Participation by Emergency Physicians in Compensation Driven Cost Containment Strategies
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It strikes me that in developing payment reform related, compensation driven cost-containment strategies aimed at constraining the cost of emergency care, policy makers, emergency physicians, and health insurers should adhere to certain principles. ACEP should be at the forefront when … Continue reading

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Attribution and Emergency Medicine, a Payment Reform Conundrum
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Several years ago, the medical director of the emergency department I was working in at the time decided to take a closer look at productivity amongst our physician and PA staff. In order to ensure that data on patients seen … Continue reading

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PPACA, Medical Loss Ratios, and Capitation – a Loop Hole Big Enough to Drive an Armored Truck Through
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One of the new health reform provisions in the PPACA regulations is a requirement for health insurers to spend a certain proportion of health insurance premiums on actual medical care, thus limiting to some extent the proportion of these premiums … Continue reading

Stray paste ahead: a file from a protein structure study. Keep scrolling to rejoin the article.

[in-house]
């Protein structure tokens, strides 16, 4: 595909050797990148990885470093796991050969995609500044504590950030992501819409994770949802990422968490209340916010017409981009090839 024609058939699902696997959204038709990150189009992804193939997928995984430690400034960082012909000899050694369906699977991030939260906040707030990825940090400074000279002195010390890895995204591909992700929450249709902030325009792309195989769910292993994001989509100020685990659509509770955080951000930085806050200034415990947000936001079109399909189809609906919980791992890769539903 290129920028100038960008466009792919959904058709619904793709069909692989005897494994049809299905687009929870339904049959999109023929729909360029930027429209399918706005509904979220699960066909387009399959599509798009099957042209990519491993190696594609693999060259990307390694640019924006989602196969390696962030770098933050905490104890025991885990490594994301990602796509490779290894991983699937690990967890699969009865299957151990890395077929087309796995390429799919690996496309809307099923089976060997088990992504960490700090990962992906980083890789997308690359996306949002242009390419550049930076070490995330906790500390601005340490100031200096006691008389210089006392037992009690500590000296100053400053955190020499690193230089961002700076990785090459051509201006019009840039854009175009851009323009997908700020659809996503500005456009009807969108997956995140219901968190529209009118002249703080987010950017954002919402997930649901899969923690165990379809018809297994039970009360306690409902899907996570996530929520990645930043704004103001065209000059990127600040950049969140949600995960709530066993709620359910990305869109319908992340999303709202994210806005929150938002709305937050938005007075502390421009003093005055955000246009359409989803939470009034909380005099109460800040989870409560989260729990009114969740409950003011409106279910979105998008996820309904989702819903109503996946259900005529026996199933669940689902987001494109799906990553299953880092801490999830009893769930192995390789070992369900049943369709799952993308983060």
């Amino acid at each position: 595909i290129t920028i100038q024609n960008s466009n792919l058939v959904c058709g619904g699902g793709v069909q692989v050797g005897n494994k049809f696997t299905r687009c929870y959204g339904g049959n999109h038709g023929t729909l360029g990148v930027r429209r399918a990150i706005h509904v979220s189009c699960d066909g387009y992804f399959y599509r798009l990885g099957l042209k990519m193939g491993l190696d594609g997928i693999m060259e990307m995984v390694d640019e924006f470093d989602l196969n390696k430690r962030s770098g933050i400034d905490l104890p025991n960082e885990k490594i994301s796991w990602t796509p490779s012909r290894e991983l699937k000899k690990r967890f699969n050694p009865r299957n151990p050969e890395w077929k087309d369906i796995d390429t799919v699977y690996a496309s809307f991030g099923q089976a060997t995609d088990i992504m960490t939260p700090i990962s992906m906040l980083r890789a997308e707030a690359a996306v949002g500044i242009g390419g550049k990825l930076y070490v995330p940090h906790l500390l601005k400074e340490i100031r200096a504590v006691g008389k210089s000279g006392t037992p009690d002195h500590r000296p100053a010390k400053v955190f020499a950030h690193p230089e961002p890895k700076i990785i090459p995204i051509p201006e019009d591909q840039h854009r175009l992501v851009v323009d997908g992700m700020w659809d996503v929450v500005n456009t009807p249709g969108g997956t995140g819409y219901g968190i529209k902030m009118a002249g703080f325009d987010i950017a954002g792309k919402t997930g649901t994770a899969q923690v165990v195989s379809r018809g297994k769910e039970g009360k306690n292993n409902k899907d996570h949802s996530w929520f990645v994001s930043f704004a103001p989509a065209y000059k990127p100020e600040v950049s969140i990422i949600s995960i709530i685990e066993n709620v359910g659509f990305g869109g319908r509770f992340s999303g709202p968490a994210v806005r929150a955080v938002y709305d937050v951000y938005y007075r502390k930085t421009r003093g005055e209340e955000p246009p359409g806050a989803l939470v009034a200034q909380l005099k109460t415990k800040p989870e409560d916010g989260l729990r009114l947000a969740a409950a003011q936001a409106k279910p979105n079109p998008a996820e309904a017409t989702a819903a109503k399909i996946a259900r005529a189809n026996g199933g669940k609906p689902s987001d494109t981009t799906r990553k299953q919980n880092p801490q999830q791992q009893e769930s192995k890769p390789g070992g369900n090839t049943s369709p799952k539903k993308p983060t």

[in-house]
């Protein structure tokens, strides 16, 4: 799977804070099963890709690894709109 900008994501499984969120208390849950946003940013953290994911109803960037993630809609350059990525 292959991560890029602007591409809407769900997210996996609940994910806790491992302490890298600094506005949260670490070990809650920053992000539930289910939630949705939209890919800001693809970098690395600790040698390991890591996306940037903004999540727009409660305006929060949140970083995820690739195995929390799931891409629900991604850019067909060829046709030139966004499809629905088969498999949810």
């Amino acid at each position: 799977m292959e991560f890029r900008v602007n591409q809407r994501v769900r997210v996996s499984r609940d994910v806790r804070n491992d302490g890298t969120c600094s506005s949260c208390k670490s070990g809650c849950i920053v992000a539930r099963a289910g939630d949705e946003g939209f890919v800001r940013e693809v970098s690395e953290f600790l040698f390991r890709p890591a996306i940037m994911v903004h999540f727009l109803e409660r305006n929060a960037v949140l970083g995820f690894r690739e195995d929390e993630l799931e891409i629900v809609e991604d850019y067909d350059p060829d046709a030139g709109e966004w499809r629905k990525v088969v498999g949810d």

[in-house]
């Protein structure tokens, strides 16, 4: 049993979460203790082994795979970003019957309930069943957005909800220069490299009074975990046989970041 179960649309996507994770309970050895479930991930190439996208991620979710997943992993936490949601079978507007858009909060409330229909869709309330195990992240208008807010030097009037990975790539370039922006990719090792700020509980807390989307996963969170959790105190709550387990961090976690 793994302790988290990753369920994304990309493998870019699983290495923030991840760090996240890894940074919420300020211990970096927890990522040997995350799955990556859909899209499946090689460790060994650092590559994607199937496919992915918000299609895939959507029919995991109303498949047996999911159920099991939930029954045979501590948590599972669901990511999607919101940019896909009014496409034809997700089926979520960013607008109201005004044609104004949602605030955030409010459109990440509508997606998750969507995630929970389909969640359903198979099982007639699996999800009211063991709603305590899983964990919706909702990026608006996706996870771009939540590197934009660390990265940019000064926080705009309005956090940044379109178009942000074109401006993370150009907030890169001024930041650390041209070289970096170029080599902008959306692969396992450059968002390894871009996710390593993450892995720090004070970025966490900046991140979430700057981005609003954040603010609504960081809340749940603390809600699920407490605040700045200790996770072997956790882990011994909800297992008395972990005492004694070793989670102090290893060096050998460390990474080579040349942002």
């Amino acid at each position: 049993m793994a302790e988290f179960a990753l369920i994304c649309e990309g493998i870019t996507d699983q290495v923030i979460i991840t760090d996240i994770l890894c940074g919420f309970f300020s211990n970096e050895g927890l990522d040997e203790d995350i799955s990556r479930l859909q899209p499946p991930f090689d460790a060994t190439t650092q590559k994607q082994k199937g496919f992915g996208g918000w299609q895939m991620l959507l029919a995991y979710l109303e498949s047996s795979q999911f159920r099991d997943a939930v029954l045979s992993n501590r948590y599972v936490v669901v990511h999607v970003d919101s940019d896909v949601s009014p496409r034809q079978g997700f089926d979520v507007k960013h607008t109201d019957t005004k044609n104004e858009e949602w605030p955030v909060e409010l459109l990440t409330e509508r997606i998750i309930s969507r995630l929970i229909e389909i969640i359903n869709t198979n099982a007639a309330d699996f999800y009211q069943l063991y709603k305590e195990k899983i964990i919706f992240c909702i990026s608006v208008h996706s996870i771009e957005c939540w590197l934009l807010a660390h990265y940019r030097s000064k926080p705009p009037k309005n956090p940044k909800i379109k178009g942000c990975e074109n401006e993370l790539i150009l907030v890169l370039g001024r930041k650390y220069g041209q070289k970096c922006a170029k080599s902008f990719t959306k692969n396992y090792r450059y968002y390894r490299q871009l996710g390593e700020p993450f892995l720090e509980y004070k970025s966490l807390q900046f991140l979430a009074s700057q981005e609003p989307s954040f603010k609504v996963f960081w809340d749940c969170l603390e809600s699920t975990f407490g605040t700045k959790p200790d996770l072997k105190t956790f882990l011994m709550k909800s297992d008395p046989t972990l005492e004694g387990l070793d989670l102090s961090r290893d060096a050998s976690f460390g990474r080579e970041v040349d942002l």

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The Independent and the Employee Models of EM Practice – Where Are We Going?
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You will notice that the title of this blog is not ‘independent vs. employee model’: I readily acknowledge that I know little about being an employed emergency physician. Having spent my entire career as, initially, an independent contractor, and then … Continue reading

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Emergency Medicine and Payment Reform – Becoming Part of the Solution PART III
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Health care is bankrupting this country. The truth is, emergency physicians are as much a part of the problem as any other provider, health plan, or patient in this country. Many emergency physicians over-order scans and tests, practice defensive medicine, … Continue reading

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